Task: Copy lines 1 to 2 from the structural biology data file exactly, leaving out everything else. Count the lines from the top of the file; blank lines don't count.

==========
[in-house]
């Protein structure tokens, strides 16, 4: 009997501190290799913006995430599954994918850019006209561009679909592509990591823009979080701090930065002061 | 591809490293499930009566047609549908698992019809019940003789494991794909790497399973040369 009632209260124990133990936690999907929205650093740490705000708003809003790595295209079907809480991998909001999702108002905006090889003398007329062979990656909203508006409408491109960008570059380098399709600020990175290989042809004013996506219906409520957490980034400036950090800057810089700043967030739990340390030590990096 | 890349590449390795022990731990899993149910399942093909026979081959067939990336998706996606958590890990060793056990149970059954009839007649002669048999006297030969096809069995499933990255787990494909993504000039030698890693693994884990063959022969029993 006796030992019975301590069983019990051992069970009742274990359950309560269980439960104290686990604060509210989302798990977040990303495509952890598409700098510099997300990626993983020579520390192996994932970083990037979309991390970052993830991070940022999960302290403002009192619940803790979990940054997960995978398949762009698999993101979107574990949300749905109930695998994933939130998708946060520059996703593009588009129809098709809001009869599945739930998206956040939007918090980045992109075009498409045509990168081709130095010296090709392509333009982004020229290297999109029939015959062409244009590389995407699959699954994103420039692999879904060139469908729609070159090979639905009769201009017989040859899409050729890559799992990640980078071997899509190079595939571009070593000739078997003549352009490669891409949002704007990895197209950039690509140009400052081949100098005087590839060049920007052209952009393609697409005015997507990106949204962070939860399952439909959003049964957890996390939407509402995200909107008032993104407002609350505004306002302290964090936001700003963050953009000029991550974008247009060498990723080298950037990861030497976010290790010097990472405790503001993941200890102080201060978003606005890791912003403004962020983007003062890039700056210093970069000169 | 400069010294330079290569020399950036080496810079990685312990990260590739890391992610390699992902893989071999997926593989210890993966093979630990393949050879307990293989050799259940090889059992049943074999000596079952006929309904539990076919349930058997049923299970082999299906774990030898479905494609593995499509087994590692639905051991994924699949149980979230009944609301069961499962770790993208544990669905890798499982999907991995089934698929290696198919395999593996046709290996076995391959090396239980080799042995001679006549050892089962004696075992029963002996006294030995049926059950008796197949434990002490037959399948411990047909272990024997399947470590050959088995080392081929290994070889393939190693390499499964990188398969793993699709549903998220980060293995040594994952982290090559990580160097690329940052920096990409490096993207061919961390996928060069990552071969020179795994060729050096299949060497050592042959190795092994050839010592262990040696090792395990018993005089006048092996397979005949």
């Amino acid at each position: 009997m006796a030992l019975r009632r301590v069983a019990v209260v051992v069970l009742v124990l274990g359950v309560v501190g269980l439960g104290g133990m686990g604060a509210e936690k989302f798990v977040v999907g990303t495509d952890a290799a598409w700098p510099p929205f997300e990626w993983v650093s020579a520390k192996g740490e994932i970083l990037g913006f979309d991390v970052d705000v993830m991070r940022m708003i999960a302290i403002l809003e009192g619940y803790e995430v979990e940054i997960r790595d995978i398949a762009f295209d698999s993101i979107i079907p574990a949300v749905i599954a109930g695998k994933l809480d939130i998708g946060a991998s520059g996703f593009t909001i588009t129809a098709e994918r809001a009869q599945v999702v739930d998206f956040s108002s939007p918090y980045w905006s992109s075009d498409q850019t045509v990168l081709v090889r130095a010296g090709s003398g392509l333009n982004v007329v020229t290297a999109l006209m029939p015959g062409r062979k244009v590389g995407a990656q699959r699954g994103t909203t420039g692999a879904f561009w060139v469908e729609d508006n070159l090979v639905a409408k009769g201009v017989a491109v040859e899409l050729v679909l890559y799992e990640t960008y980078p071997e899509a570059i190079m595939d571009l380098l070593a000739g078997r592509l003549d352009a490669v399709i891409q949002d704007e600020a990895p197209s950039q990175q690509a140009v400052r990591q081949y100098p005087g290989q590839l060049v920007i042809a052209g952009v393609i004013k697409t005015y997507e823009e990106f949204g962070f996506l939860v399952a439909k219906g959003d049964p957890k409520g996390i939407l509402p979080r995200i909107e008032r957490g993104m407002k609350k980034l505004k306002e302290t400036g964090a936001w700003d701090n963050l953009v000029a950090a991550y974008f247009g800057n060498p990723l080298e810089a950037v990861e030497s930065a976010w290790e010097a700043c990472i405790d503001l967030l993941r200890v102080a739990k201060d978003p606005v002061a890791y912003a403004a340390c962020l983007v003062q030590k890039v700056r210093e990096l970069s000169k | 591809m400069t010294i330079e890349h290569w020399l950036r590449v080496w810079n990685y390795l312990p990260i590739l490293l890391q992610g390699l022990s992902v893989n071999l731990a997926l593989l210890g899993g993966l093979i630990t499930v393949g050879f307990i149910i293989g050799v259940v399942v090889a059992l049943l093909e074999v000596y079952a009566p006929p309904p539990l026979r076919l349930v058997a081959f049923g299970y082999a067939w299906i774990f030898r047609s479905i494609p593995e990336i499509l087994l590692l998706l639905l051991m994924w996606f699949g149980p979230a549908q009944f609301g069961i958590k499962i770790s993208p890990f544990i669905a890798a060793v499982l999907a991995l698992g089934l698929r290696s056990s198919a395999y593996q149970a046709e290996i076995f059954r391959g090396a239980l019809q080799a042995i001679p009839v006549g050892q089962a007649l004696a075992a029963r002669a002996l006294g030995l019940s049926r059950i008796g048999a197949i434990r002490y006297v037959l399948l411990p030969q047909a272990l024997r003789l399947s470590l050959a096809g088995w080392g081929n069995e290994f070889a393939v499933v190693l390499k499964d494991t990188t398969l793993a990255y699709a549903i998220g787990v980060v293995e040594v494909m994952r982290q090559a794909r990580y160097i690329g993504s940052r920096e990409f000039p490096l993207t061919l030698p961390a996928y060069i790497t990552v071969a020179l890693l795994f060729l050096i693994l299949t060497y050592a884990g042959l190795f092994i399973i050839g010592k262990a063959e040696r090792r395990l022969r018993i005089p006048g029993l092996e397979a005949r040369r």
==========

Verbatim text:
[in-house]
């Protein structure tokens, strides 16, 4: 009997501190290799913006995430599954994918850019006209561009679909592509990591823009979080701090930065002061 | 591809490293499930009566047609549908698992019809019940003789494991794909790497399973040369 009632209260124990133990936690999907929205650093740490705000708003809003790595295209079907809480991998909001999702108002905006090889003398007329062979990656909203508006409408491109960008570059380098399709600020990175290989042809004013996506219906409520957490980034400036950090800057810089700043967030739990340390030590990096 | 890349590449390795022990731990899993149910399942093909026979081959067939990336998706996606958590890990060793056990149970059954009839007649002669048999006297030969096809069995499933990255787990494909993504000039030698890693693994884990063959022969029993 006796030992019975301590069983019990051992069970009742274990359950309560269980439960104290686990604060509210989302798990977040990303495509952890598409700098510099997300990626993983020579520390192996994932970083990037979309991390970052993830991070940022999960302290403002009192619940803790979990940054997960995978398949762009698999993101979107574990949300749905109930695998994933939130998708946060520059996703593009588009129809098709809001009869599945739930998206956040939007918090980045992109075009498409045509990168081709130095010296090709392509333009982004020229290297999109029939015959062409244009590389995407699959699954994103420039692999879904060139469908729609070159090979639905009769201009017989040859899409050729890559799992990640980078071997899509190079595939571009070593000739078997003549352009490669891409949002704007990895197209950039690509140009400052081949100098005087590839060049920007052209952009393609697409005015997507990106949204962070939860399952439909959003049964957890996390939407509402995200909107008032993104407002609350505004306002302290964090936001700003963050953009000029991550974008247009060498990723080298950037990861030497976010290790010097990472405790503001993941200890102080201060978003606005890791912003403004962020983007003062890039700056210093970069000169 | 400069010294330079290569020399950036080496810079990685312990990260590739890391992610390699992902893989071999997926593989210890993966093979630990393949050879307990293989050799259940090889059992049943074999000596079952006929309904539990076919349930058997049923299970082999299906774990030898479905494609593995499509087994590692639905051991994924699949149980979230009944609301069961499962770790993208544990669905890798499982999907991995089934698929290696198919395999593996046709290996076995391959090396239980080799042995001679006549050892089962004696075992029963002996006294030995049926059950008796197949434990002490037959399948411990047909272990024997399947470590050959088995080392081929290994070889393939190693390499499964990188398969793993699709549903998220980060293995040594994952982290090559990580160097690329940052920096990409490096993207061919961390996928060069990552071969020179795994060729050096299949060497050592042959190795092994050839010592262990040696090792395990018993005089006048092996397979005949």